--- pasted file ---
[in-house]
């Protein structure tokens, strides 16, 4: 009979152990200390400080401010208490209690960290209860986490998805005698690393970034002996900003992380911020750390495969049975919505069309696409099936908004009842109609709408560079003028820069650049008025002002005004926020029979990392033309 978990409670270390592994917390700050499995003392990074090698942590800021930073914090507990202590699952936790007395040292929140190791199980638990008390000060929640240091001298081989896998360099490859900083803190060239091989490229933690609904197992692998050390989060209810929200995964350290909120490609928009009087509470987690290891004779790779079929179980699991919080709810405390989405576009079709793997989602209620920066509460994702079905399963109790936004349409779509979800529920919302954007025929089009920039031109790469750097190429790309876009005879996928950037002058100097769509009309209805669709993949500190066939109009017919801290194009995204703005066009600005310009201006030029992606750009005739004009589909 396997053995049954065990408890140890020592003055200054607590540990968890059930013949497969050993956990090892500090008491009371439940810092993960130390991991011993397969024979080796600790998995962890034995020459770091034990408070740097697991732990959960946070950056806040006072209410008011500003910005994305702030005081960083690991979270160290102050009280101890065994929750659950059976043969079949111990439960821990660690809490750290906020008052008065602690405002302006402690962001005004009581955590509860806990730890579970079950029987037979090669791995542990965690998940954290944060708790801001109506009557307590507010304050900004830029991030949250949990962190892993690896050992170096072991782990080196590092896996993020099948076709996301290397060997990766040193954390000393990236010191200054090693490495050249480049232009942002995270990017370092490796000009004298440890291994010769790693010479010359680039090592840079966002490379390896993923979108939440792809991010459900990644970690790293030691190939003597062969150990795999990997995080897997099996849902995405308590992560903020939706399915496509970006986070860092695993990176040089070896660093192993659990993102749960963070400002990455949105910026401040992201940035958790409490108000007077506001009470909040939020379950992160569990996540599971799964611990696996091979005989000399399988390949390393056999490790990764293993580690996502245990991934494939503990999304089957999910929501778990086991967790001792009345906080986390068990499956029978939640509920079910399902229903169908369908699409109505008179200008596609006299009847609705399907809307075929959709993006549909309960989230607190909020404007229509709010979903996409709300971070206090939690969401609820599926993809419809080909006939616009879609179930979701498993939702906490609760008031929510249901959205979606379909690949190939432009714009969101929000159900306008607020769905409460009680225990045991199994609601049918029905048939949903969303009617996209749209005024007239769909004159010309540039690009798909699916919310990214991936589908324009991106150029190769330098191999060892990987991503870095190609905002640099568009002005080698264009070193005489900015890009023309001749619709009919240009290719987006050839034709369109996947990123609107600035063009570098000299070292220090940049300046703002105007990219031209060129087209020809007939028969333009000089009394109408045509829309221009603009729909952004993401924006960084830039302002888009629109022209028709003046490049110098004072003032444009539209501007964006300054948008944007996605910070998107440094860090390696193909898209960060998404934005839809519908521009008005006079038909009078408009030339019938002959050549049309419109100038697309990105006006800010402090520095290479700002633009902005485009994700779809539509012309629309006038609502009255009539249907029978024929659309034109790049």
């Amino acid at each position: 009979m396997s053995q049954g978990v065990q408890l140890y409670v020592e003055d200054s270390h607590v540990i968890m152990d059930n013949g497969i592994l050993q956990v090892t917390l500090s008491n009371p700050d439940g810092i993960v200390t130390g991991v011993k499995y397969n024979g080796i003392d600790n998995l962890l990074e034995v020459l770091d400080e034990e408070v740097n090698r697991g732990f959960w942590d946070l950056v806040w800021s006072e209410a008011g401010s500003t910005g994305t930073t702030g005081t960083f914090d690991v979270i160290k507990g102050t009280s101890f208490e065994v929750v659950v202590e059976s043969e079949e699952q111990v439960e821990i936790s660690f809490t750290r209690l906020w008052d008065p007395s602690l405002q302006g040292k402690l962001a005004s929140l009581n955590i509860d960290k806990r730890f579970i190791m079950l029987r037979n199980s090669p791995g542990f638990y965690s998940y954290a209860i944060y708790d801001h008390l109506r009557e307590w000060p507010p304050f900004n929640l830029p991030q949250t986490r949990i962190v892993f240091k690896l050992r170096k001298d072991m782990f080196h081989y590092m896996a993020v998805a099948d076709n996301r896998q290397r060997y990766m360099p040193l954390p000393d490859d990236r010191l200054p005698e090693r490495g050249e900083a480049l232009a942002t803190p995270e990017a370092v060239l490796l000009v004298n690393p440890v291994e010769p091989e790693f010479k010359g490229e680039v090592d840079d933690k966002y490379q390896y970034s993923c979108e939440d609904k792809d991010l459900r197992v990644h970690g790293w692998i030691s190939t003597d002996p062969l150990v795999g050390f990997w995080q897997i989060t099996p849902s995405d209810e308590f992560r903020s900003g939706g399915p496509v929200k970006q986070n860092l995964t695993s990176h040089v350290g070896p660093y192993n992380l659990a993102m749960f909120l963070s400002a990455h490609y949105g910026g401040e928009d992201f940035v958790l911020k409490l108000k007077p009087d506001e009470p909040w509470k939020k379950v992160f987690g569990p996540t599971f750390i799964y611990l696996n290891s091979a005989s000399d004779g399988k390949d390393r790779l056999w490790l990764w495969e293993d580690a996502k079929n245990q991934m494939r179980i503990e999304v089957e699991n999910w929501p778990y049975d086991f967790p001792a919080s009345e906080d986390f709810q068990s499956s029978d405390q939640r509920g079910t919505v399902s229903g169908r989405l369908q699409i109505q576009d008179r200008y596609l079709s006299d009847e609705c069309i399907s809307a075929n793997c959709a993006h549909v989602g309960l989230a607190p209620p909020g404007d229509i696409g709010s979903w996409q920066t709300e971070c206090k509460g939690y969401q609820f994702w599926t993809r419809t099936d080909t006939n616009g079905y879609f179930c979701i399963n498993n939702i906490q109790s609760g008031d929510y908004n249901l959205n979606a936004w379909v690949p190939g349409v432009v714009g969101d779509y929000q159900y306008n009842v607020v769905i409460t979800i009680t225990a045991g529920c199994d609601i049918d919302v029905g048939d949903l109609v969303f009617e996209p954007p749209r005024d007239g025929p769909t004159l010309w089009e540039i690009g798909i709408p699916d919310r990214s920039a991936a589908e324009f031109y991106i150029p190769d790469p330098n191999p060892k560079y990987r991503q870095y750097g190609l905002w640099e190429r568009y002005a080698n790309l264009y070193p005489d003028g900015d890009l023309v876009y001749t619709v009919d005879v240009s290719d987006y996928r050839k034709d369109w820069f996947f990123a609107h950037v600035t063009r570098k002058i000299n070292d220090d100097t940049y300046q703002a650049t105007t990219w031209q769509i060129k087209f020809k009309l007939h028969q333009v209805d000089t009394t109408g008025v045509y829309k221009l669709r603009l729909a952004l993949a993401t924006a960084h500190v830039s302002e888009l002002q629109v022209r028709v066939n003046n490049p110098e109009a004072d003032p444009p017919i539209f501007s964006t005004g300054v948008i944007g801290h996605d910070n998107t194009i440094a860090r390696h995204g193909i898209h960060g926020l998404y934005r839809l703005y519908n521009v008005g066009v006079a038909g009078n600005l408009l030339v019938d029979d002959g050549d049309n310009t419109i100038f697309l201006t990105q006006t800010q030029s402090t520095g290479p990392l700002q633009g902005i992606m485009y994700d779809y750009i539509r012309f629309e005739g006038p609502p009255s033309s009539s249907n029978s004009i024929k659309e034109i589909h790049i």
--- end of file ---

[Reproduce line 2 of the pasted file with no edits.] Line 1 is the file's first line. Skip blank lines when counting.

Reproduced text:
């Protein structure tokens, strides 16, 4: 009979152990200390400080401010208490209690960290209860986490998805005698690393970034002996900003992380911020750390495969049975919505069309696409099936908004009842109609709408560079003028820069650049008025002002005004926020029979990392033309 978990409670270390592994917390700050499995003392990074090698942590800021930073914090507990202590699952936790007395040292929140190791199980638990008390000060929640240091001298081989896998360099490859900083803190060239091989490229933690609904197992692998050390989060209810929200995964350290909120490609928009009087509470987690290891004779790779079929179980699991919080709810405390989405576009079709793997989602209620920066509460994702079905399963109790936004349409779509979800529920919302954007025929089009920039031109790469750097190429790309876009005879996928950037002058100097769509009309209805669709993949500190066939109009017919801290194009995204703005066009600005310009201006030029992606750009005739004009589909 396997053995049954065990408890140890020592003055200054607590540990968890059930013949497969050993956990090892500090008491009371439940810092993960130390991991011993397969024979080796600790998995962890034995020459770091034990408070740097697991732990959960946070950056806040006072209410008011500003910005994305702030005081960083690991979270160290102050009280101890065994929750659950059976043969079949111990439960821990660690809490750290906020008052008065602690405002302006402690962001005004009581955590509860806990730890579970079950029987037979090669791995542990965690998940954290944060708790801001109506009557307590507010304050900004830029991030949250949990962190892993690896050992170096072991782990080196590092896996993020099948076709996301290397060997990766040193954390000393990236010191200054090693490495050249480049232009942002995270990017370092490796000009004298440890291994010769790693010479010359680039090592840079966002490379390896993923979108939440792809991010459900990644970690790293030691190939003597062969150990795999990997995080897997099996849902995405308590992560903020939706399915496509970006986070860092695993990176040089070896660093192993659990993102749960963070400002990455949105910026401040992201940035958790409490108000007077506001009470909040939020379950992160569990996540599971799964611990696996091979005989000399399988390949390393056999490790990764293993580690996502245990991934494939503990999304089957999910929501778990086991967790001792009345906080986390068990499956029978939640509920079910399902229903169908369908699409109505008179200008596609006299009847609705399907809307075929959709993006549909309960989230607190909020404007229509709010979903996409709300971070206090939690969401609820599926993809419809080909006939616009879609179930979701498993939702906490609760008031929510249901959205979606379909690949190939432009714009969101929000159900306008607020769905409460009680225990045991199994609601049918029905048939949903969303009617996209749209005024007239769909004159010309540039690009798909699916919310990214991936589908324009991106150029190769330098191999060892990987991503870095190609905002640099568009002005080698264009070193005489900015890009023309001749619709009919240009290719987006050839034709369109996947990123609107600035063009570098000299070292220090940049300046703002105007990219031209060129087209020809007939028969333009000089009394109408045509829309221009603009729909952004993401924006960084830039302002888009629109022209028709003046490049110098004072003032444009539209501007964006300054948008944007996605910070998107440094860090390696193909898209960060998404934005839809519908521009008005006079038909009078408009030339019938002959050549049309419109100038697309990105006006800010402090520095290479700002633009902005485009994700779809539509012309629309006038609502009255009539249907029978024929659309034109790049």